M&A - Mergers and Acquisitions of local interest

Jones Walker & Watkins Ludlam
Headquartered in New Orleans with offices in Lafayette, the Jones Walker law firm is expanding into Mississippi via a merger with Jackson-based Watkins Ludlam. The combination, approved by the shareholders of Watkins Ludlam and the Jones Walker partnership in August, will be effective by Jan. 1, 2012. The combined firm will have more than 375 attorneys. The transaction adds 67 new attorneys, one government relations specialist, and three Mississippi offices in Jackson, Gulfport, and Olive Branch.
Earlier this summer Jones Walker opened a Lafayette office at 1200 Camellia Blvd. Attorneys Dennis L. Doise, John W. Kolwe and Kyle M. Bacon work out of that River Ranch office. The firm also has on office on Jefferson Street downtown, where approximately 20 attorneys work.
Founded in 1937, Jones Walker is one of the largest law firms in the Gulf South. The Watkins Ludlam firm, which got its start in 1905, serves clients in the corporate, banking, construction, financial services, gaming, government relations, public finance, tax and real estate sectors.
“Many Jones Walker clients have business interests in the Mississippi market and across the Gulf South, and we can service them more efficiently with a larger footprint,” said William H. Hines, Jones Walker managing partner.
The law firm will continue under the name of Jones Walker. After the merger is completed, Jones Walker will have 15 offices in six states and the District of Columbia. — Leslie Turk

Cumulus & Citadel
Cumulus Media confirmed in February that it was negotiating with Las Vegas-based Citadel Broadcasting Corp., owner of local radio stations 94.5 KSMB, 99.1 KXKC, 104.7 KNEK and 95.5 KRRQ, to acquire Citadel in a deal valued at about $2.4 billion in cash and stock. On Sept. 16 the publicly traded media giant announced that it had closed the deal. With the completion of the Citadel acquisition, Cumulus says it is the largest pure-play radio broadcaster in the U.S., with more than 570 radio stations in 120 markets and a nationwide radio network serving more than 4,000 stations. Atlanta-based Cumulus expects to pay approximately $1.4 billion in cash and issue approximately 26 million shares of its Class A stock and warrants to purchase 71.7 million shares more to Citadel shareholders. Radio Inc. reported that the Cumulus-Citadel merger marks the end of a tumultuous few years for Citadel that began with its purchase of 22 ABC Radio stations and ABC Radio Networks in 2006. By 2008, a tumbling stock price led to warnings from the New York Stock Exchange and de-listing in March 2009, the magazine noted. Citadel filed for Chapter 11 at the end of 2009, and after reorganization was forced to rescind stock grants to top executives and replace the grants with options after a private equity shareholder filed suit, according to Radio Inc. Cumulus began pursuing Citadel last year but its offers were twice rejected by the Citadel board. In February, Cumulus decided to made the negotiations public. ­— LT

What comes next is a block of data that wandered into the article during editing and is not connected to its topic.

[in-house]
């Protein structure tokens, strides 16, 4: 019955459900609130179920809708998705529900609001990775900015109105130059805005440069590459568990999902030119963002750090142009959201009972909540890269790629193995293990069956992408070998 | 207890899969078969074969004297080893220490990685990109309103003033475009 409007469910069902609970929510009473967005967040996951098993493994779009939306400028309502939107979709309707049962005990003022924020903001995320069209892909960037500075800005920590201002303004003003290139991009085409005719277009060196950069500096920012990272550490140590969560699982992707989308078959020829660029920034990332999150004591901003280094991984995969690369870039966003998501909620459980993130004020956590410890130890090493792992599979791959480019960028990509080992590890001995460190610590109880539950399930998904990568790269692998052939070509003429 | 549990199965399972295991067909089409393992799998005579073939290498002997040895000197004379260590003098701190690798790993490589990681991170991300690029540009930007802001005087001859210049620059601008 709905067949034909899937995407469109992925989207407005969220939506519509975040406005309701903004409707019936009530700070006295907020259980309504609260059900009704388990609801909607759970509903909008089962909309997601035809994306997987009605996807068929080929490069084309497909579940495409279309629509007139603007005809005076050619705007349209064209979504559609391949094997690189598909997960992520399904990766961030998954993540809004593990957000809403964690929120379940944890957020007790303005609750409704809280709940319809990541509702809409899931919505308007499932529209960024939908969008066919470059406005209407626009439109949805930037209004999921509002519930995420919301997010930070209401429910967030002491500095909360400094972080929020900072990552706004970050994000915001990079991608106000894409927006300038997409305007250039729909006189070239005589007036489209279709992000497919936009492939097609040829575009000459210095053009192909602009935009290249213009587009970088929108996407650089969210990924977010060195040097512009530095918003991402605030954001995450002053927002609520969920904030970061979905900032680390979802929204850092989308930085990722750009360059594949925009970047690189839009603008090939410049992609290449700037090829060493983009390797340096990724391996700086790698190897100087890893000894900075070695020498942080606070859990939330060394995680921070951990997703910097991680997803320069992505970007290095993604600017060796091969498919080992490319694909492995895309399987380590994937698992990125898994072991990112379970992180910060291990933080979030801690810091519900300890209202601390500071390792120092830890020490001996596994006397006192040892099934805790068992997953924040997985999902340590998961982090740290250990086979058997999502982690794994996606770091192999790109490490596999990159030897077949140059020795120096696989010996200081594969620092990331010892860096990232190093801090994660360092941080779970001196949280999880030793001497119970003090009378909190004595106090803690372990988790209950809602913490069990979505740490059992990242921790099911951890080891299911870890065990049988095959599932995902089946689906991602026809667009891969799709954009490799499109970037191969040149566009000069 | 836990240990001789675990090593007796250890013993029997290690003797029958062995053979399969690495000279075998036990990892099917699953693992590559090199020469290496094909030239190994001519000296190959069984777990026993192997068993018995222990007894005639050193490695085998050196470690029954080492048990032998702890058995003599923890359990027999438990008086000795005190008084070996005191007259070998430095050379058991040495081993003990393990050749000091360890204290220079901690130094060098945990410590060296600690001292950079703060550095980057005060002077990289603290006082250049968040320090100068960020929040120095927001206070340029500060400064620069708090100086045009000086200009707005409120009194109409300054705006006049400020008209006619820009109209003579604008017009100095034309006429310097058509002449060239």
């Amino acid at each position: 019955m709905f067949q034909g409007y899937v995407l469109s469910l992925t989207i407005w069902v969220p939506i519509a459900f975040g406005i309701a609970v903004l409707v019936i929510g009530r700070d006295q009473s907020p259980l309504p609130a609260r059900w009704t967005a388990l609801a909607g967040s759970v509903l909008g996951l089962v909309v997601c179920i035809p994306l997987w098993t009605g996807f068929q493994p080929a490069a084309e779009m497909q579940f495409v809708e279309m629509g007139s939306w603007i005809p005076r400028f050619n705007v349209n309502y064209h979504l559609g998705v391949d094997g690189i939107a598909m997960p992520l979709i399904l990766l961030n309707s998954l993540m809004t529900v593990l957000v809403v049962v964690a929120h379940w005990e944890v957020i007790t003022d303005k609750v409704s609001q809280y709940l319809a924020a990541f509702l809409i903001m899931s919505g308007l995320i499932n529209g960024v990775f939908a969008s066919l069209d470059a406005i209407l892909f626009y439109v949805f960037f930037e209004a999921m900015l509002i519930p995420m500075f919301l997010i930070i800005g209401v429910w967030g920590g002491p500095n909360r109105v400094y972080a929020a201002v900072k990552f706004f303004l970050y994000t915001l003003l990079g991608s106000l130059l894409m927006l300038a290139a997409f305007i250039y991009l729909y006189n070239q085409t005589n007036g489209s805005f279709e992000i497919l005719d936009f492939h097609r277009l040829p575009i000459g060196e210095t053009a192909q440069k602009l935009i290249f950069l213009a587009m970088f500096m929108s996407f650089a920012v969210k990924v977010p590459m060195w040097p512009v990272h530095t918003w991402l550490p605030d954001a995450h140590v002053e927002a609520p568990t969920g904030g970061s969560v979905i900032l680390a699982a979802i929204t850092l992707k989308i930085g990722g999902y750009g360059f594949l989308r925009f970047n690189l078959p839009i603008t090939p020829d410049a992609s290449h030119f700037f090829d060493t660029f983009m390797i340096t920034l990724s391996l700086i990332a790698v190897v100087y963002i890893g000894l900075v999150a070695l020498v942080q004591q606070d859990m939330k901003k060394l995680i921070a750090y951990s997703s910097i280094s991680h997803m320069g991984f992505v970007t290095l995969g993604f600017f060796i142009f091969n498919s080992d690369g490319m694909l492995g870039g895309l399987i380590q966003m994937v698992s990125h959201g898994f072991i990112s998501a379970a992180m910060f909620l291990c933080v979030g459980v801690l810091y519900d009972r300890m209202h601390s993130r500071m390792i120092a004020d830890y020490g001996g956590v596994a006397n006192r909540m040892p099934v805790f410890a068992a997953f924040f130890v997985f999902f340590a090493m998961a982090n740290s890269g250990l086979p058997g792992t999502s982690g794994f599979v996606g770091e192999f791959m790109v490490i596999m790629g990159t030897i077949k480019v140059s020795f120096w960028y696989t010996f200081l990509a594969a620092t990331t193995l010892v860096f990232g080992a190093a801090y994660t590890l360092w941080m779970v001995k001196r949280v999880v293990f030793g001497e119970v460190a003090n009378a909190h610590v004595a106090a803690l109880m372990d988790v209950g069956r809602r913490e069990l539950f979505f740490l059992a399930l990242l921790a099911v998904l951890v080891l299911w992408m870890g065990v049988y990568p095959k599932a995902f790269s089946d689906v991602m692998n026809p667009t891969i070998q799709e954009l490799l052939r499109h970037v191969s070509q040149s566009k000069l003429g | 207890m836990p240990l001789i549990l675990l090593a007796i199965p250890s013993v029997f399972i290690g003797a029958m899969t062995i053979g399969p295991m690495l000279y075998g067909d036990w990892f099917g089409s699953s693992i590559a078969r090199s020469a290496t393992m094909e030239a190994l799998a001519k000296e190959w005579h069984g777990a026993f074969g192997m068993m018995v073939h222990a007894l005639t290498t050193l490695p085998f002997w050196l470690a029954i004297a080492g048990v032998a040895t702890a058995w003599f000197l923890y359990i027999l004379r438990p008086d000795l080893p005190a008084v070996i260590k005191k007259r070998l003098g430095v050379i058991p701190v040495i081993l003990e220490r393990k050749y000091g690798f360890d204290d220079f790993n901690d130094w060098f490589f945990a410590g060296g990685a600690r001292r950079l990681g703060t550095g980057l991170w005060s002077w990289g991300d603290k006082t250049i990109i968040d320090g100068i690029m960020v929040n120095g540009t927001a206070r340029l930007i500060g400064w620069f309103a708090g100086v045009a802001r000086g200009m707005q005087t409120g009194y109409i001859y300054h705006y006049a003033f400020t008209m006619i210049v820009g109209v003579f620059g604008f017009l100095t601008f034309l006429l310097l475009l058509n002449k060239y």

MidSouth Bank President Rusty Cloutier, right, with First Louisiana’s James Fontenot, center, and Randy P. Angelle

MidSouth Bank & First La. National
MidSouth Bank isn’t stopping in its active role in the region’s acquisition fever, as evidenced by the Aug. 30 announcement that the bank will purchase First Louisiana National Bank, headquartered in Breaux Bridge.

According to a release from MidSouth, the purchase agreement calls for an $11.5 million cash payment and 725,000 shares of MidSouth’s common stock to close the deal, which will add roughly $115 million in assets to MidSouth’s portfolio.

“First Louisiana National Bank is a healthy bank with a strong consumer market franchise,” MidSouth Bank President and CEO Rusty Cloutier says in the release. “We are confident there are tremendous opportunities to increase lending in St. Martin Parish, by leveraging access to MidSouth’s additional products and services, supported by a more technologically advanced banking platform and a much larger network of retail banking centers and ATMs.”

First La. National’s Lafayette location will close and merge with a nearby MidSouth branch on Moss Street. The MidSouth operations center in Breaux Bridge at 728 Berard St. will expand once the acquisition is final, but MidSouth’s Breaux Bridge banking operations will move from its Berard Street location to First La. National’s Mills Avenue branch. First Louisiana National in St. Martinville will remain open after the purchase.

Although MidSouth is headquartered in Lafayette, the regional financial institution is no stranger to the Breaux Bridge/St. Martin market. Cloutier points out that MidSouth’s purchase of Breaux Bridge Bank and Trust in 1987 helped pave the way for the bank’s expansion from a $28 million bank almost 25 years ago to a bank with $1.2 billion in assets as of July 31. — Heather Miller

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